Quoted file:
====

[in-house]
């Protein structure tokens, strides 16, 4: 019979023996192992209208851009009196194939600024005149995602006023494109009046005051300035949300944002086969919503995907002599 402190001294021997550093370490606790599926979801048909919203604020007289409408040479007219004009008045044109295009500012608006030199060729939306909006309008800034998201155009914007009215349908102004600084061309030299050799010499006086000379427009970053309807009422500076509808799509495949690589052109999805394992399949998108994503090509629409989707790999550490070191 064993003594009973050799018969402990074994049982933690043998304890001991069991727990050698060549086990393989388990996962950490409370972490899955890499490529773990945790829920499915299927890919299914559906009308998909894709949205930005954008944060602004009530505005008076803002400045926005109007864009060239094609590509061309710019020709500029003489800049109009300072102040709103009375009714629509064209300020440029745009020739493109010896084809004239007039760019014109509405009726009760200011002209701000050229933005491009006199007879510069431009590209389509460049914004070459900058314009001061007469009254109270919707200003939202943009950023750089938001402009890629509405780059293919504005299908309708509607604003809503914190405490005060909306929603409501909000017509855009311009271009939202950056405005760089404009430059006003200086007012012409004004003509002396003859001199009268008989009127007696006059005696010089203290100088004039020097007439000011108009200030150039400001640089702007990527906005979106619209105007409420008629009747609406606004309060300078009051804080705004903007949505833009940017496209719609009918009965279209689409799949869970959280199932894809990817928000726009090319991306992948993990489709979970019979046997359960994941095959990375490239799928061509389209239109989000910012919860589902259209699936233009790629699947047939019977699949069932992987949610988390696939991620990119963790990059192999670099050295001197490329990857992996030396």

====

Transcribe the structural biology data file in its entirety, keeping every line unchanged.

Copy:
[in-house]
């Protein structure tokens, strides 16, 4: 019979023996192992209208851009009196194939600024005149995602006023494109009046005051300035949300944002086969919503995907002599 402190001294021997550093370490606790599926979801048909919203604020007289409408040479007219004009008045044109295009500012608006030199060729939306909006309008800034998201155009914007009215349908102004600084061309030299050799010499006086000379427009970053309807009422500076509808799509495949690589052109999805394992399949998108994503090509629409989707790999550490070191 064993003594009973050799018969402990074994049982933690043998304890001991069991727990050698060549086990393989388990996962950490409370972490899955890499490529773990945790829920499915299927890919299914559906009308998909894709949205930005954008944060602004009530505005008076803002400045926005109007864009060239094609590509061309710019020709500029003489800049109009300072102040709103009375009714629509064209300020440029745009020739493109010896084809004239007039760019014109509405009726009760200011002209701000050229933005491009006199007879510069431009590209389509460049914004070459900058314009001061007469009254109270919707200003939202943009950023750089938001402009890629509405780059293919504005299908309708509607604003809503914190405490005060909306929603409501909000017509855009311009271009939202950056405005760089404009430059006003200086007012012409004004003509002396003859001199009268008989009127007696006059005696010089203290100088004039020097007439000011108009200030150039400001640089702007990527906005979106619209105007409420008629009747609406606004309060300078009051804080705004903007949505833009940017496209719609009918009965279209689409799949869970959280199932894809990817928000726009090319991306992948993990489709979970019979046997359960994941095959990375490239799928061509389209239109989000910012919860589902259209699936233009790629699947047939019977699949069932992987949610988390696939991620990119963790990059192999670099050295001197490329990857992996030396």